For a society, it is not desirable if some workers are barely getting by. The high minimum wage policy should be therefore applauded from an equality point of view. Those earnings go to the people who serve us coffee, or maybe drive us around in a cab, or check our groceries in the store.  

However, there is also no doubt that a government-mandated approach to rising wages can have side effects. A lot of research shows that minimum wage policies do not seem to lead to substantial negative employment effects as long as the minimum wage is kept below 50 to 60% of the median wage. This threshold is simply a rule-of-thumb though. The U.K. government is currently targeting 60% of the median income

Most recent studies have failed to identify significant negative employment effects in countries with minimum wage legislation. However, that does not mean these don’t exist once the minimum wage gets sufficiently close to the median. 

Other than the negative employment effect – employers reducing the number of people on payroll – there can also be negative effect on total hours worked. Employers can therefore reduce salary costs by adjusting two different margins, both of which hurt workers: either the size of the workforce or total hours worked. 

Another factor to consider is the large regional differences in wages across the U.K. As a matter of fact, the U.K. is one of the more unequal economies when it comes to geographic differences.  

HMRC data shows striking salary differences across the country. While the median pay in the city of London stands at £3350, Northern cities like Nottingham and Leicester in the Midlands are only at £2000, approximately 60% of the London wage (note that these figures include all salaried employees, including those working part-time). 

Despite those vast regional differences, the U.K. minimum wage obviously applies nationwide, regardless of income level. London employers will more easily be able to cope with a minimum wage exceeding £11 while businesses in poorer regions of the country might not. 

After all, assuming a 35-hour work week, the minimum wage would yield a monthly income of about £1,600, or more than 80% of the median income in Leicester.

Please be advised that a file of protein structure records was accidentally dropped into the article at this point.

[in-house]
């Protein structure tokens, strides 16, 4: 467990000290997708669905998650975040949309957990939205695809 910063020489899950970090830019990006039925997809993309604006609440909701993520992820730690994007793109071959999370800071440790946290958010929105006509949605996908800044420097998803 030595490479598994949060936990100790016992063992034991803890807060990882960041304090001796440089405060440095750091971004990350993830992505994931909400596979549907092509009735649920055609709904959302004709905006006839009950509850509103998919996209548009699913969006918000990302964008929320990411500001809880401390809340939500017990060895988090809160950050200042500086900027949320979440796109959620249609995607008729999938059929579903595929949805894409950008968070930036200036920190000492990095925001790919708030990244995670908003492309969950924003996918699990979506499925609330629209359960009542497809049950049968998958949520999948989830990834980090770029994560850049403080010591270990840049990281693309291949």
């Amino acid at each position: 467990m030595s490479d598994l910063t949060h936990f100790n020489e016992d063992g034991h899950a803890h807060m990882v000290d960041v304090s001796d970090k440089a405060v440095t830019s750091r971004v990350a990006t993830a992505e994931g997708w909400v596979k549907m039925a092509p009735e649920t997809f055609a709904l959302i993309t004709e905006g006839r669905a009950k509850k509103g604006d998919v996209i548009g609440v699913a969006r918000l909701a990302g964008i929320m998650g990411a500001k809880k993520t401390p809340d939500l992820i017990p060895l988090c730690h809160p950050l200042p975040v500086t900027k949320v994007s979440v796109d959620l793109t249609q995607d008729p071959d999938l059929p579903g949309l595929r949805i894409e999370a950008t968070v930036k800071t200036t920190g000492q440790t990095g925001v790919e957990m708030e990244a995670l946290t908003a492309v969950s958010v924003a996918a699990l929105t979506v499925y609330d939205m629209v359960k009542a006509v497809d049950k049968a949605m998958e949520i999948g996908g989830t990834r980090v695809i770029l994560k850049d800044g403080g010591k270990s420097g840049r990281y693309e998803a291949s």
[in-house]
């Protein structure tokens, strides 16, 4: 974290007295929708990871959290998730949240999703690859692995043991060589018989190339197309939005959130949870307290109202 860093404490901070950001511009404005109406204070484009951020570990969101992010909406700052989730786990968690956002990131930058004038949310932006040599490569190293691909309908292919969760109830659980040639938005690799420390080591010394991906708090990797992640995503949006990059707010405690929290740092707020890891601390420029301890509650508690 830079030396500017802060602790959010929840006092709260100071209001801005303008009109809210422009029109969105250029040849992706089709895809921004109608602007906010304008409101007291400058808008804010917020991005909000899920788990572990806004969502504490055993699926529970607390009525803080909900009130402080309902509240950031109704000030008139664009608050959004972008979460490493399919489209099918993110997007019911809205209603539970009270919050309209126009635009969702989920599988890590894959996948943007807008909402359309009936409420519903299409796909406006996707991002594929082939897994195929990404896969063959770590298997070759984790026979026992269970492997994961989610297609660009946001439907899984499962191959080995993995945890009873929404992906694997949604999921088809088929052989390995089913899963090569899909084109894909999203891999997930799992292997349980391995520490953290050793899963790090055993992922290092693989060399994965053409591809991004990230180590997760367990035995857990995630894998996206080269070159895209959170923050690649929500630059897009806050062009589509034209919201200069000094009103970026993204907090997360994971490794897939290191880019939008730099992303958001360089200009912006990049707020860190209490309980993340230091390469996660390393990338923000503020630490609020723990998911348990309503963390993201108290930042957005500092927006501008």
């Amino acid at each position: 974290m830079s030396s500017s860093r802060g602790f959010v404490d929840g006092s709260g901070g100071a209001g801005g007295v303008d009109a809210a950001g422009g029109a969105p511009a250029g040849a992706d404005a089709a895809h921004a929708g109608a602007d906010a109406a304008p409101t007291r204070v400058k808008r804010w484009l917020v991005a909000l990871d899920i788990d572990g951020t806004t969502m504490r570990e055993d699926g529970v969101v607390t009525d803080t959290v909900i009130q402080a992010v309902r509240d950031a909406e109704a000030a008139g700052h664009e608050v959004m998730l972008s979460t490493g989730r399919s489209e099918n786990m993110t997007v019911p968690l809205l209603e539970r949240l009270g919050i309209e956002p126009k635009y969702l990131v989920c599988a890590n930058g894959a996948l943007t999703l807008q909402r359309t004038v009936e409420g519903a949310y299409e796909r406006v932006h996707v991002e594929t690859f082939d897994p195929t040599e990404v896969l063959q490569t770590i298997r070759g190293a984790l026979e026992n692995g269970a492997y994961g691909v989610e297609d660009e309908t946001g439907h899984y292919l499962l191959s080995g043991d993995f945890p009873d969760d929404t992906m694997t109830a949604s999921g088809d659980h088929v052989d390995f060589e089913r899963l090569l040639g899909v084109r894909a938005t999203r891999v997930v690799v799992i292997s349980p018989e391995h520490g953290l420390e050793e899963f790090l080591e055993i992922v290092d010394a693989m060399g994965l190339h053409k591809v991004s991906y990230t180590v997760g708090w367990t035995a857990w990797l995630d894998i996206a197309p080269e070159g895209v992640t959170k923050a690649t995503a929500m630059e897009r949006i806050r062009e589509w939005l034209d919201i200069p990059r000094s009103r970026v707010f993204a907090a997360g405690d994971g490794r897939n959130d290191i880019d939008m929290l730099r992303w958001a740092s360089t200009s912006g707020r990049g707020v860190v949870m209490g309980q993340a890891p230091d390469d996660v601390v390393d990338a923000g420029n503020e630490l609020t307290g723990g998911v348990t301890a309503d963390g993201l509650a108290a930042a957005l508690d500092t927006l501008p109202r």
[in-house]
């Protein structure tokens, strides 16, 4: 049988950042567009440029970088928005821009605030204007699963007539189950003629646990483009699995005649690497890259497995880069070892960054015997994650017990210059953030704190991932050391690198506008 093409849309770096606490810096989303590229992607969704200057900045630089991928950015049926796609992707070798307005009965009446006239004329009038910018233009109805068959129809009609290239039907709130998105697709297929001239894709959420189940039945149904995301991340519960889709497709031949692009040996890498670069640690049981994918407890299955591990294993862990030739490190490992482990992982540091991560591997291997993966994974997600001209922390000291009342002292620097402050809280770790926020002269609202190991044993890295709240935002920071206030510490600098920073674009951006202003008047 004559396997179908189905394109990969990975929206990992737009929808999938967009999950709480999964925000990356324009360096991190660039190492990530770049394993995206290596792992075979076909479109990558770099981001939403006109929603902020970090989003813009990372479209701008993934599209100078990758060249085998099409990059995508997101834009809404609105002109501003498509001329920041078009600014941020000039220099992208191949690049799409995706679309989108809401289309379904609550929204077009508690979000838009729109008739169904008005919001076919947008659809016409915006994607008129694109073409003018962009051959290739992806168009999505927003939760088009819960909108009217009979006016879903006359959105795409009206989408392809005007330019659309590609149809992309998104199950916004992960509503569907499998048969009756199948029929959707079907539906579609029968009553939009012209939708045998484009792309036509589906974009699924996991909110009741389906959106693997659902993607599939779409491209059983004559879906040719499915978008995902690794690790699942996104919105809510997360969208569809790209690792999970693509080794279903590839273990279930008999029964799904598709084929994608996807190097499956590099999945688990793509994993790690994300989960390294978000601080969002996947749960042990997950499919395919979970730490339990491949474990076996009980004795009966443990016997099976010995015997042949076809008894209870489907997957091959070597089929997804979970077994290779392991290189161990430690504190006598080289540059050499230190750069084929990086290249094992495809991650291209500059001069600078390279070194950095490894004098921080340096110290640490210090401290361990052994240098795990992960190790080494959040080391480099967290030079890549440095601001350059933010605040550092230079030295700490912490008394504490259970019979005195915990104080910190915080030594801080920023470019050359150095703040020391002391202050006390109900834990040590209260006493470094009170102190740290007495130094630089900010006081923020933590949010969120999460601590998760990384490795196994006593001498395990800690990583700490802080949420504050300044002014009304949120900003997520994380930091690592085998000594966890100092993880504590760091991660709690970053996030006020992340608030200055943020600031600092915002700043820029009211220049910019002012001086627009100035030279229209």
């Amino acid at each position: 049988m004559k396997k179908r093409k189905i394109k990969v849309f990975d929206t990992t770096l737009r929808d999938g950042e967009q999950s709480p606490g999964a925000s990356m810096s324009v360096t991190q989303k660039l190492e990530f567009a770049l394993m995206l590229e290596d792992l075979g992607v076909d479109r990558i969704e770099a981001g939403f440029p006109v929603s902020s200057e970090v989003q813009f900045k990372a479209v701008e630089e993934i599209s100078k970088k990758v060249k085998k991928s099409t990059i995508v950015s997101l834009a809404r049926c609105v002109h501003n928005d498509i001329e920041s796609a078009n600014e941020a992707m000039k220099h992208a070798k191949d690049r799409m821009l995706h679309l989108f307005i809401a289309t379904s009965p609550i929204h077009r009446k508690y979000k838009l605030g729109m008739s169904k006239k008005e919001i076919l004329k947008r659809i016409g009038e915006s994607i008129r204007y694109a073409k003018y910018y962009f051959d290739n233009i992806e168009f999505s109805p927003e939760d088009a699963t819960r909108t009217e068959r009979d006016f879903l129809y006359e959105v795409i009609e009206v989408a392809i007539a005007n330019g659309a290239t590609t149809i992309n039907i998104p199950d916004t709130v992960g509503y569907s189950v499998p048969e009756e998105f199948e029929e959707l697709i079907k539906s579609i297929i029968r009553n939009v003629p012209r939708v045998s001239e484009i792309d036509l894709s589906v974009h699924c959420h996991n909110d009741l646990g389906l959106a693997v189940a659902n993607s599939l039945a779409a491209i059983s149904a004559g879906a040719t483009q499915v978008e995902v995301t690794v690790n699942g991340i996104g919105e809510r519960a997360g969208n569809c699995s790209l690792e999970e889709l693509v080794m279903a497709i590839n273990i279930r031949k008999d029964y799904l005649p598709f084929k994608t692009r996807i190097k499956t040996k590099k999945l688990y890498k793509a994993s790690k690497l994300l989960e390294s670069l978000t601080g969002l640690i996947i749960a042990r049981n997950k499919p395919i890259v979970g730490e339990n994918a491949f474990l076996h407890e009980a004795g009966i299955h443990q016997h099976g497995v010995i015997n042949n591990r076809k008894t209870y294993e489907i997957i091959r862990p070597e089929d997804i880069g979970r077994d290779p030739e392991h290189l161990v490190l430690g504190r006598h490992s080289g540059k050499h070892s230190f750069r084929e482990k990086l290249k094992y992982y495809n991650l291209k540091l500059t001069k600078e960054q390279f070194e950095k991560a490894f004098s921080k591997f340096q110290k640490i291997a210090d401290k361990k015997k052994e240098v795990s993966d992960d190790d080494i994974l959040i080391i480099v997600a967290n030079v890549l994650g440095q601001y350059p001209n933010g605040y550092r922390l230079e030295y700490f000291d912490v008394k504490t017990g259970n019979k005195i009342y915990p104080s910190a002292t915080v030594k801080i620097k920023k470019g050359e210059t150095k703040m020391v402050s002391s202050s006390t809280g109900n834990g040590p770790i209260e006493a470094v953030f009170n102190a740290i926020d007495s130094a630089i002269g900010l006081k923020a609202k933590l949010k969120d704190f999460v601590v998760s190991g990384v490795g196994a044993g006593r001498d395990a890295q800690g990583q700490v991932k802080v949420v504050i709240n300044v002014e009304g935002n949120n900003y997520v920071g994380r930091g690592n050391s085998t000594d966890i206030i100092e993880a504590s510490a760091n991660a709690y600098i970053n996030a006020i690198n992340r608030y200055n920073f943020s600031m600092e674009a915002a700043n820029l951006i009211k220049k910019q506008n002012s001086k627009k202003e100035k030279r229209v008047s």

Many articles have recently highlighted the increased wage bill that small businesses are facing as a result, especially in the food and hospitality sector. According to ONS data, some 44% of workers in the sector are low earners.  

Bloomberg highlights how pubs in particular are struggling from higher input costs, the wage component being the most important one. In Northern Ireland, many businesses will feel the impact of the legislation and will have to pass on some of the costs to customers (hospitality is a very low-margin industry). Generally speaking, businesses in lower-income regions will suffer disproportionately from the imposed increase in the wage burden. 

The recent minimum wage hike troubles the Bank of England 

Another factor to take into account is that we are coming out of a highly inflationary episode following the pandemic, supply chain shocks, and the energy crisis.  

The Bank of England (BoE) has been tightening monetary policy to bring inflation down back to target. Right now, monetary policy makers are still concerned about sticky wage growth and service price inflation (and the negative feedback loop between the two). 

Service price inflation continues to increase at a rate of above 5%, far too high to be consistent with the BoE’s inflation target. And the same is true for wage growth, which is also still exceeding 6% right now. 

And as we have seen above, a lot of the wage growth is being driven by higher income growth at the bottom, including the government’s legislated minimum wage hike. 

As a result of higher than desirable wage increases from a monetary policy perspective, BoE policy makers will have to leave interest rates higher for longer. Higher interest rates, in turn, discourage business investment, overall spending, and reduce employment. 

And that means that the current minimum wage hike might very well have a negative employment effect precisely because the BoE needs to counteract the rapid wage growth at the bottom.  

Many workers will be better off thanks to higher wages, but some workers will not because employers reduce working hours or cut employment altogether to reduce their wage burden in a weakening economy. Sadly enough, there is no free lunch in this case!